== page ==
MRP4 protects hematopoietic cells, both healthy and leukemic, against cytarabine, and counters the myelosuppressive effect of prolonged beta-lactam use [22]. Conversely, the 3348A>G SNP in homozygous form predisposes to beta-lactam-induced neutropenia.

Regulatory requirements

Currently, neither the FDA nor the EMA guidance specifically recommends the study of MRP4 interactions for NCEs. This is probably due to the lack of clear clinical citations of MRP4-mediated DDIs. However, this transporter may be relevant to NCEs where active renal secretion is suspected, or where changes in circulating levels of bile salts are observed.

Location Endogenous substrates In vitro substrates used experimentally Substrate drugs Inhibitors
kidney, prostate, placenta, liver, BBB taurocholic acid, cAMP, cGMP, urate, DHEAS, E2-17ßG, p-aminohippurate, PGE1 and PGE2 DHEAS, E2-17ßG

antivirals: acyclovir, ritonavir, adefovir, tenofovir;
diuretics: furosemide, hydrochlorothiazide;
cephalosporins: ceftizoxime, cefazolin;
cytotoxic drugs: methotrexate, 6-mercaptopurine, 6-thioguanine, topotecan;
olmesartan, para-methoxy-N-ethylamphetamine

NSAIDs: dipyridamole, sulindac, tolmetin, indomethacin, piroxicam, naproxen, celecoxib, flurbiprofen, ibuprofen, ketoprofen, diclofenac;
phosphodiesterase inhibitors: sildenafil, zaprinast, trequinsin;
cardiovascular drugs: verapamil, losartan, telmisartan, candesartan;
flavonoids: quercetin, silymarin;
probenecid, dilazep, dantrolene, ceefourin

 

References

1.    Borst, P., C. de Wolf, and K. van de Wetering, Multidrug resistance-associated proteins 3, 4, and 5. Pflugers Arch., 2007. 453(5): p. 661-73. Epub 2006 Apr 4.
2.    Russel, F.G., J.B. Koenderink, and R. Masereeuw, Multidrug resistance protein 4 (MRP4/ABCC4): a versatile efflux transporter for drugs and signalling molecules. Trends Pharmacol Sci., 2008. 29(4): p. 200-7. Epub 2008 Mar 18.
3.    Ritter, C.A., et al., Cellular export of drugs and signaling molecules by the ATP-binding cassette transporters MRP4 (ABCC4) and MRP5 (ABCC5). Drug Metab Rev., 2005. 37(1): p. 253-78.
4.    de Waart, D.R., et al., Oral availability of cefadroxil depends on ABCC3 and ABCC4. Drug Metab Dispos, 2012. 40(3): p. 515-21.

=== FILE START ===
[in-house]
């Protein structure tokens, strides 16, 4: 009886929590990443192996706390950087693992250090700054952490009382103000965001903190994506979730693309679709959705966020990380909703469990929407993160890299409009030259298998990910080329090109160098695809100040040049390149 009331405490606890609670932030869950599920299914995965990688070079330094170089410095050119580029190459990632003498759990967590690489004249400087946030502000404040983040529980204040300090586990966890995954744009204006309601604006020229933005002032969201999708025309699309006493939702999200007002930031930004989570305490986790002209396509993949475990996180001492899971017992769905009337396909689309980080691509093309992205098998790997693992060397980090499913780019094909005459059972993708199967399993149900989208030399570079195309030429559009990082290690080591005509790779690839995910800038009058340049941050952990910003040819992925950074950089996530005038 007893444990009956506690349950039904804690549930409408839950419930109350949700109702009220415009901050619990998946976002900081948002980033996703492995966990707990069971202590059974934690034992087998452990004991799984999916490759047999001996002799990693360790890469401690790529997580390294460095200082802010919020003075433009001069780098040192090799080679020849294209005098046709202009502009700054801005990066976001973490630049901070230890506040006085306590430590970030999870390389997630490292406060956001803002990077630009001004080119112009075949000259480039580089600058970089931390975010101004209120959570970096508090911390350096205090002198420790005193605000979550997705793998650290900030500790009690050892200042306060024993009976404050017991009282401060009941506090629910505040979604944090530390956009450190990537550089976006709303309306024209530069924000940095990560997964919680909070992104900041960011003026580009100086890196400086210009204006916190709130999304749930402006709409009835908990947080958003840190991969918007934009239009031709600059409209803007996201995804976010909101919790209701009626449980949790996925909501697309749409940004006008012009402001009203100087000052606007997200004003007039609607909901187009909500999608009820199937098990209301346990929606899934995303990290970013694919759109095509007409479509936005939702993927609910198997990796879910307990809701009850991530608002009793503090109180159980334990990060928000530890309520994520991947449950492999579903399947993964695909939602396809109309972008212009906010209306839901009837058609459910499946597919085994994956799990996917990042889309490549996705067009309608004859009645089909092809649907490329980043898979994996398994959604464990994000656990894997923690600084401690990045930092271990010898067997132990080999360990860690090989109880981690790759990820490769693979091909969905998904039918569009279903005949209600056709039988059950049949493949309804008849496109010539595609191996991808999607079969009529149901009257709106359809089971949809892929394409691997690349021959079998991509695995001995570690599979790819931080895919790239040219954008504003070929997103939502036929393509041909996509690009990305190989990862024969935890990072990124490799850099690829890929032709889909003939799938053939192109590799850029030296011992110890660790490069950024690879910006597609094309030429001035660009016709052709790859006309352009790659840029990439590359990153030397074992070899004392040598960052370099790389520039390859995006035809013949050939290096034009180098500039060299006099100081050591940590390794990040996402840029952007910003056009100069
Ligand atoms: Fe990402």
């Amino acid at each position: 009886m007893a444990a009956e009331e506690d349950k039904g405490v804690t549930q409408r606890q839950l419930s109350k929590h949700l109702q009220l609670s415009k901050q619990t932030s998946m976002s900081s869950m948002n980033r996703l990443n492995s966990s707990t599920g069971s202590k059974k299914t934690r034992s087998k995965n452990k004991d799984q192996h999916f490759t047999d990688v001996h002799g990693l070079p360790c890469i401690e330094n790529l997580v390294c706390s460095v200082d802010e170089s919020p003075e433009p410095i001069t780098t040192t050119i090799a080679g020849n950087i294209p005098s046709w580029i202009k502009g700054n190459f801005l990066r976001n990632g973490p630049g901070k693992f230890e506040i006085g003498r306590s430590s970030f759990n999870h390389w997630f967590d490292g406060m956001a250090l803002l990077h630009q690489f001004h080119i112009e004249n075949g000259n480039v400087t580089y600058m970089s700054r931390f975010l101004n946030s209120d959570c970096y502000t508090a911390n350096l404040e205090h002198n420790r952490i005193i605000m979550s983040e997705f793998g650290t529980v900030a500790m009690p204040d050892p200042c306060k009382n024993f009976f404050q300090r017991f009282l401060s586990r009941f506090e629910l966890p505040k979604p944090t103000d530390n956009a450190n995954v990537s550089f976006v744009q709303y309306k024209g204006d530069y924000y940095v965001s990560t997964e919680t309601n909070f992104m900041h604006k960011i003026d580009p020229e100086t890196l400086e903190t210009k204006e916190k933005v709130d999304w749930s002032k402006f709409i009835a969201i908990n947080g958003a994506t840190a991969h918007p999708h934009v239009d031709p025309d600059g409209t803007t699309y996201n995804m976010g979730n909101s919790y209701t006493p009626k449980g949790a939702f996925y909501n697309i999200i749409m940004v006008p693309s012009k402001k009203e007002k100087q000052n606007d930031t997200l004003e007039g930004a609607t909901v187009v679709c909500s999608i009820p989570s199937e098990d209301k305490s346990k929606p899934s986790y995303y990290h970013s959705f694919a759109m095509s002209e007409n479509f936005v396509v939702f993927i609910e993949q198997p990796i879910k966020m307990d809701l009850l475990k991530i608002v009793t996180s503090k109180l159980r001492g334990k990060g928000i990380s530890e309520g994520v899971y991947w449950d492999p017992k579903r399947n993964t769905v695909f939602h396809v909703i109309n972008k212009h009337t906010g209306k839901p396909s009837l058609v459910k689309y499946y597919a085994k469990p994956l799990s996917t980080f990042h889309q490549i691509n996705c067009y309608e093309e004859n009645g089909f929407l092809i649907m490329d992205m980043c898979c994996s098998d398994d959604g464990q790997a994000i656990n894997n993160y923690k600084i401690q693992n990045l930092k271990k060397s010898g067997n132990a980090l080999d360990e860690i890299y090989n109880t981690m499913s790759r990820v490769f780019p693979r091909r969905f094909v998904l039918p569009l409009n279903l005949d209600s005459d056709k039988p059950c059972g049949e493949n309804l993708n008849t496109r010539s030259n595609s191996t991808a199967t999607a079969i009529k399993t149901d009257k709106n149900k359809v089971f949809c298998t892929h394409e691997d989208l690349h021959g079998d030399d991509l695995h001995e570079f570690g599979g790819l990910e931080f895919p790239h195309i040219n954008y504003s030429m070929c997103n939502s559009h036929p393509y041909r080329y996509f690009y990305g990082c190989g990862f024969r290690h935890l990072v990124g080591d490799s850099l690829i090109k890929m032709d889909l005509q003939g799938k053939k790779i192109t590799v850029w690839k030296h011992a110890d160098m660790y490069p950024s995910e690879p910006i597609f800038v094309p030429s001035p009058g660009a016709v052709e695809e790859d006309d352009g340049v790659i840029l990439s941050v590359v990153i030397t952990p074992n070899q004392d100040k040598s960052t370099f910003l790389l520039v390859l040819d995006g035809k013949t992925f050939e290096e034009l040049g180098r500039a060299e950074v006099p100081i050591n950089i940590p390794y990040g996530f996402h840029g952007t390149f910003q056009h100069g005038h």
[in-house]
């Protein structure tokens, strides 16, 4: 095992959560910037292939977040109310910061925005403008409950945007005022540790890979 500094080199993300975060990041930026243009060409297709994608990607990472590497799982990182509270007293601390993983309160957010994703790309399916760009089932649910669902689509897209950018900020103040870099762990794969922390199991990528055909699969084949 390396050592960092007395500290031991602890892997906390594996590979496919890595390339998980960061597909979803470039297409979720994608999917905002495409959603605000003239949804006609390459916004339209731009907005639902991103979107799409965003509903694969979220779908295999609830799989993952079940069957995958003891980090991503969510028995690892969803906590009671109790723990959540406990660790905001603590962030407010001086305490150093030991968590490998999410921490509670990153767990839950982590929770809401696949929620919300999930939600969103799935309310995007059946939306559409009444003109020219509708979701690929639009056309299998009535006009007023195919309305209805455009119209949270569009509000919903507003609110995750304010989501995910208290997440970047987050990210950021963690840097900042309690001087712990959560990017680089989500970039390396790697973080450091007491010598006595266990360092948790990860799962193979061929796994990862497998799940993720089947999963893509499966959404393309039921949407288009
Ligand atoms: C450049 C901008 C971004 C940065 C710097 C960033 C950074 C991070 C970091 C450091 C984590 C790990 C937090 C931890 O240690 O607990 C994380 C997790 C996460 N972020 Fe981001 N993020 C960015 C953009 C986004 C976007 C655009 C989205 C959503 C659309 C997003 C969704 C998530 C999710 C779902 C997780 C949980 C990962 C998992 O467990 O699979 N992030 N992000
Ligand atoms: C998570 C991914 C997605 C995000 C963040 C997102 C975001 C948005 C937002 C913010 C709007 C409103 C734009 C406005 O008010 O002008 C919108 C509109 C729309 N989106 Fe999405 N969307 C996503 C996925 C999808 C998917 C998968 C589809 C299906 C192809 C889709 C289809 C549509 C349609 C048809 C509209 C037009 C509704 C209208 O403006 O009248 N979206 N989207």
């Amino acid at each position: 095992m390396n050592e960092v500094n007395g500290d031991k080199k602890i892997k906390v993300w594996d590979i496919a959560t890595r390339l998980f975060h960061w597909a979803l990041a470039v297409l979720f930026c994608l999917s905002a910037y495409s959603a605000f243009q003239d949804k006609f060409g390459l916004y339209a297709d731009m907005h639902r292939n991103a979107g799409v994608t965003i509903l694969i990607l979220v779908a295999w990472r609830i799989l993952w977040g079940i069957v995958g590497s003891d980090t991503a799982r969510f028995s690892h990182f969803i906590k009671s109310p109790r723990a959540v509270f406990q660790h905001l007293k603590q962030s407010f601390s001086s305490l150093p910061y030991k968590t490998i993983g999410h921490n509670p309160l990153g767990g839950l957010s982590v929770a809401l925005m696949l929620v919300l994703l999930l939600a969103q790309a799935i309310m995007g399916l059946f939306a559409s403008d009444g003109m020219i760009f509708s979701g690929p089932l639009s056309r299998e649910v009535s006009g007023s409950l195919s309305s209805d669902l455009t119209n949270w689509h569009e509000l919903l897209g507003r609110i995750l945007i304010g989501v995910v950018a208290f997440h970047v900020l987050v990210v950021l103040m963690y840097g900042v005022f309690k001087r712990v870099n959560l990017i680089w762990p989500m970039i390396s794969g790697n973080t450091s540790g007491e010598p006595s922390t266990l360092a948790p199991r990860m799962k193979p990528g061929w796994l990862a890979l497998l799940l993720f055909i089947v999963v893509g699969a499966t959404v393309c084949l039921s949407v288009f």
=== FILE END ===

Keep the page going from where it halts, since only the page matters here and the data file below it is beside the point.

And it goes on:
5.    Borst, P., et al., A family of drug transporters: the multidrug resistance-associated proteins. J Natl Cancer Inst., 2000. 92(16): p. 1295-302.
6.    Wen, J., et al., The Pharmacological and Physiological Role of Multidrug-Resistant Protein 4. J Pharmacol Exp Ther, 2015. 354(3): p. 358-75.
7.    Zhou, S.F., et al., Substrates and inhibitors of human multidrug resistance associated proteins and the implications in drug development. Curr Med Chem., 2008. 15(20): p. 1981-2039.
8.    Klaassen, C.D. and H. Lu, Xenobiotic transporters: ascribing function from gene knockout and mutation studies. Toxicol Sci., 2008. 101(2): p. 186-96. Epub 2007 Aug 13.
9.    Sassi, Y., et al., Multidrug resistance-associated protein 4 regulates cAMP-dependent signaling pathways and controls human and rat SMC proliferation. J Clin Invest., 2008. 118(8): p. 2747-57.
10.    Leggas, M., et al., Mrp4 confers resistance to topotecan and protects the brain from chemotherapy. Mol Cell Biol., 2004. 24(17): p. 7612-21.
11.    Furmanski, B.D., et al., Contribution of ABCC4-mediated gastric transport to the absorption and efficacy of dasatinib. Clin Cancer Res, 2013. 19(16): p. 4359-70.
12.    Abla, N., et al., The human multidrug resistance protein 4 (MRP4, ABCC4): functional analysis of a highly polymorphic gene. J Pharmacol Exp Ther., 2008. 325(3): p. 859-68. Epub 2008 Mar 25.
13.    Belinsky, M.G., et al., Multidrug resistance protein 4 protects bone marrow, thymus, spleen, and intestine from nucleotide analogue-induced damage. Cancer Res., 2007. 67(1): p. 262-8.
14.    Kiser, J.J., et al., The effect of lopinavir/ritonavir on the renal clearance of tenofovir in HIV-infected patients. Clin Pharmacol Ther, 2008. 83(2): p. 265-72.
15.    Reid, G., et al., Characterization of the transport of nucleoside analog drugs by the human multidrug resistance proteins MRP4 and MRP5. Mol Pharmacol., 2003. 63(5): p. 1094-103.
16.    Wagner, M., et al., Role of farnesoid X receptor in determining hepatic ABC transporter expression and liver injury in bile duct-ligated mice. Gastroenterology., 2003. 125(3): p. 825-38.
17.    Denk, G.U., et al., Multidrug resistance-associated protein 4 is up-regulated in liver but down-regulated in kidney in obstructive cholestasis in the rat. J Hepatol., 2004. 40(4): p. 585-91.
18.    He, Z., et al., The overexpression of MRP4 is related to multidrug resistance in osteosarcoma cells. J Cancer Res Ther, 2015. 11(1): p. 18-23.
19.    Yuan, B., et al., Multidrug resistance-associated protein 4 is a determinant of arsenite resistance. Oncol Rep, 2016. 35(1): p. 147-54.
20.    Banerjee, M., et al., Polymorphic variants of MRP4/ABCC4 differentially modulate the transport of methylated arsenic metabolites and physiological organic anions. Biochem Pharmacol, 2016. 120: p. 72-82.
21.    Tanaka, Y., et al., Multidrug resistance protein 4 (MRP4) polymorphisms impact the 6-mercaptopurine dose tolerance during maintenance therapy in Japanese childhood acute lymphoblastic leukemia. Pharmacogenomics J, 2015. 15(4): p. 380-4.
22.    Drenberg, C.D., et al., ABCC4 Is a Determinant of Cytarabine-Induced Cytotoxicity and Myelosuppression. Clin Transl Sci, 2016. 9(1): p. 51-9.